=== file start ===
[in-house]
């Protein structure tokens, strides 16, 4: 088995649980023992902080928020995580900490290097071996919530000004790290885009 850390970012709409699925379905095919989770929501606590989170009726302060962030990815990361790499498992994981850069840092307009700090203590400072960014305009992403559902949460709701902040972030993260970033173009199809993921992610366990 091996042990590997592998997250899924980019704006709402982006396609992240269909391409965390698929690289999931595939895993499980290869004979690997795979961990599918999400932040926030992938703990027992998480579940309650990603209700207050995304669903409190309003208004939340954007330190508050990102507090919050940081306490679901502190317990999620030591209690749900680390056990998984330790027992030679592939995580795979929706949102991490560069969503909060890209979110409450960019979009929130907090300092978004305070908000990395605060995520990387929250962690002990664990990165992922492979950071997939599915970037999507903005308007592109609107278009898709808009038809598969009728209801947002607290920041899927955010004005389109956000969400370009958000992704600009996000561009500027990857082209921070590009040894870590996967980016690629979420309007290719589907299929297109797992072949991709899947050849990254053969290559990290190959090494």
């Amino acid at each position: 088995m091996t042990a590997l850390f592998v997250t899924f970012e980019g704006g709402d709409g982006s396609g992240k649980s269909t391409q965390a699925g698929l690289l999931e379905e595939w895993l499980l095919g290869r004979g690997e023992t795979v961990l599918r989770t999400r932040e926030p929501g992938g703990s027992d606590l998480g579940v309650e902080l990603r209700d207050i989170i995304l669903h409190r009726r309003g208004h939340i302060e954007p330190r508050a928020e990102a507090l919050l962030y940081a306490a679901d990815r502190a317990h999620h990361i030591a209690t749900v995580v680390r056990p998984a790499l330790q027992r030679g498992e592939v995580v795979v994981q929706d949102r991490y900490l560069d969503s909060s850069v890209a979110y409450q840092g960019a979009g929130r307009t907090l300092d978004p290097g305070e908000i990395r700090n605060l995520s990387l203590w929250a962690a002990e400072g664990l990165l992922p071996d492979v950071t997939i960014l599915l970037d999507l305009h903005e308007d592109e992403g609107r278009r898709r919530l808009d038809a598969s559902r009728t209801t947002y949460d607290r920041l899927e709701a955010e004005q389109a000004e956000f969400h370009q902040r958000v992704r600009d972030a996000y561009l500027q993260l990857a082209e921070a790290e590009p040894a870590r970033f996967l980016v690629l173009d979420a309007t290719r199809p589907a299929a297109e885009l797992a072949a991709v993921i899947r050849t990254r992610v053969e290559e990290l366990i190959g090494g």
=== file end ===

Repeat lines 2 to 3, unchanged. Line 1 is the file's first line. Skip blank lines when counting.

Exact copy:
């Protein structure tokens, strides 16, 4: 088995649980023992902080928020995580900490290097071996919530000004790290885009 850390970012709409699925379905095919989770929501606590989170009726302060962030990815990361790499498992994981850069840092307009700090203590400072960014305009992403559902949460709701902040972030993260970033173009199809993921992610366990 091996042990590997592998997250899924980019704006709402982006396609992240269909391409965390698929690289999931595939895993499980290869004979690997795979961990599918999400932040926030992938703990027992998480579940309650990603209700207050995304669903409190309003208004939340954007330190508050990102507090919050940081306490679901502190317990999620030591209690749900680390056990998984330790027992030679592939995580795979929706949102991490560069969503909060890209979110409450960019979009929130907090300092978004305070908000990395605060995520990387929250962690002990664990990165992922492979950071997939599915970037999507903005308007592109609107278009898709808009038809598969009728209801947002607290920041899927955010004005389109956000969400370009958000992704600009996000561009500027990857082209921070590009040894870590996967980016690629979420309007290719589907299929297109797992072949991709899947050849990254053969290559990290190959090494």
């Amino acid at each position: 088995m091996t042990a590997l850390f592998v997250t899924f970012e980019g704006g709402d709409g982006s396609g992240k649980s269909t391409q965390a699925g698929l690289l999931e379905e595939w895993l499980l095919g290869r004979g690997e023992t795979v961990l599918r989770t999400r932040e926030p929501g992938g703990s027992d606590l998480g579940v309650e902080l990603r209700d207050i989170i995304l669903h409190r009726r309003g208004h939340i302060e954007p330190r508050a928020e990102a507090l919050l962030y940081a306490a679901d990815r502190a317990h999620h990361i030591a209690t749900v995580v680390r056990p998984a790499l330790q027992r030679g498992e592939v995580v795979v994981q929706d949102r991490y900490l560069d969503s909060s850069v890209a979110y409450q840092g960019a979009g929130r307009t907090l300092d978004p290097g305070e908000i990395r700090n605060l995520s990387l203590w929250a962690a002990e400072g664990l990165l992922p071996d492979v950071t997939i960014l599915l970037d999507l305009h903005e308007d592109e992403g609107r278009r898709r919530l808009d038809a598969s559902r009728t209801t947002y949460d607290r920041l899927e709701a955010e004005q389109a000004e956000f969400h370009q902040r958000v992704r600009d972030a996000y561009l500027q993260l990857a082209e921070a790290e590009p040894a870590r970033f996967l980016v690629l173009d979420a309007t290719r199809p589907a299929a297109e885009l797992a072949a991709v993921i899947r050849t990254r992610v053969e290559e990290l366990i190959g090494g």